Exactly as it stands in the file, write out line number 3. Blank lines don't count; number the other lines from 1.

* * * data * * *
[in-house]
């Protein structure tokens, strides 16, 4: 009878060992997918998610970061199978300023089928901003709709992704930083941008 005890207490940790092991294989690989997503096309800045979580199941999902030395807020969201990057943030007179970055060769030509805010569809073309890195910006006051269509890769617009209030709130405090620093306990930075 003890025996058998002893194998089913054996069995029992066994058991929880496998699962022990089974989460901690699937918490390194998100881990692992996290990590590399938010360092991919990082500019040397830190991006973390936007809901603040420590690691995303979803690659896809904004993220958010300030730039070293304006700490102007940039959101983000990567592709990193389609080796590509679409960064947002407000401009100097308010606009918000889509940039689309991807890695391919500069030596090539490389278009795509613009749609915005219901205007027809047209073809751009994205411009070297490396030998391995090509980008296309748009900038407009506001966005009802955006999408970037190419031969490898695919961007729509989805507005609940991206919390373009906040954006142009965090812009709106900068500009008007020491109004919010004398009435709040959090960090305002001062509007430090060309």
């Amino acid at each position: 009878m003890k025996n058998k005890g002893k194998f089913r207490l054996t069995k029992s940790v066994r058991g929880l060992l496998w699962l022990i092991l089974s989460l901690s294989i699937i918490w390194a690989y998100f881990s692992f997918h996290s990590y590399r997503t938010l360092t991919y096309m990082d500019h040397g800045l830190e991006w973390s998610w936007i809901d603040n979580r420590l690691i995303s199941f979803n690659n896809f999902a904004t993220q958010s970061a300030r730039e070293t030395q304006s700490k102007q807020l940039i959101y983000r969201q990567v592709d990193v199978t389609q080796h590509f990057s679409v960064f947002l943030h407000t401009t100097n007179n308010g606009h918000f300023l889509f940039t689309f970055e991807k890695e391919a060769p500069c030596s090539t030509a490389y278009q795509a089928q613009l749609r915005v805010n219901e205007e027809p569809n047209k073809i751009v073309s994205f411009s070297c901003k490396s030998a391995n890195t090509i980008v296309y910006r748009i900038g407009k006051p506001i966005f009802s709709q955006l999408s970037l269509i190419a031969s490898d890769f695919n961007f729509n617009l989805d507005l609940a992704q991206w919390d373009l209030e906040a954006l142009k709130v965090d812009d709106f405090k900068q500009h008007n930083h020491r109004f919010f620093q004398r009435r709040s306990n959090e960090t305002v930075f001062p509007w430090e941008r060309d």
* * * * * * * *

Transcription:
């Amino acid at each position: 009878m003890k025996n058998k005890g002893k194998f089913r207490l054996t069995k029992s940790v066994r058991g929880l060992l496998w699962l022990i092991l089974s989460l901690s294989i699937i918490w390194a690989y998100f881990s692992f997918h996290s990590y590399r997503t938010l360092t991919y096309m990082d500019h040397g800045l830190e991006w973390s998610w936007i809901d603040n979580r420590l690691i995303s199941f979803n690659n896809f999902a904004t993220q958010s970061a300030r730039e070293t030395q304006s700490k102007q807020l940039i959101y983000r969201q990567v592709d990193v199978t389609q080796h590509f990057s679409v960064f947002l943030h407000t401009t100097n007179n308010g606009h918000f300023l889509f940039t689309f970055e991807k890695e391919a060769p500069c030596s090539t030509a490389y278009q795509a089928q613009l749609r915005v805010n219901e205007e027809p569809n047209k073809i751009v073309s994205f411009s070297c901003k490396s030998a391995n890195t090509i980008v296309y910006r748009i900038g407009k006051p506001i966005f009802s709709q955006l999408s970037l269509i190419a031969s490898d890769f695919n961007f729509n617009l989805d507005l609940a992704q991206w919390d373009l209030e906040a954006l142009k709130v965090d812009d709106f405090k900068q500009h008007n930083h020491r109004f919010f620093q004398r009435r709040s306990n959090e960090t305002v930075f001062p509007w430090e941008r060309d």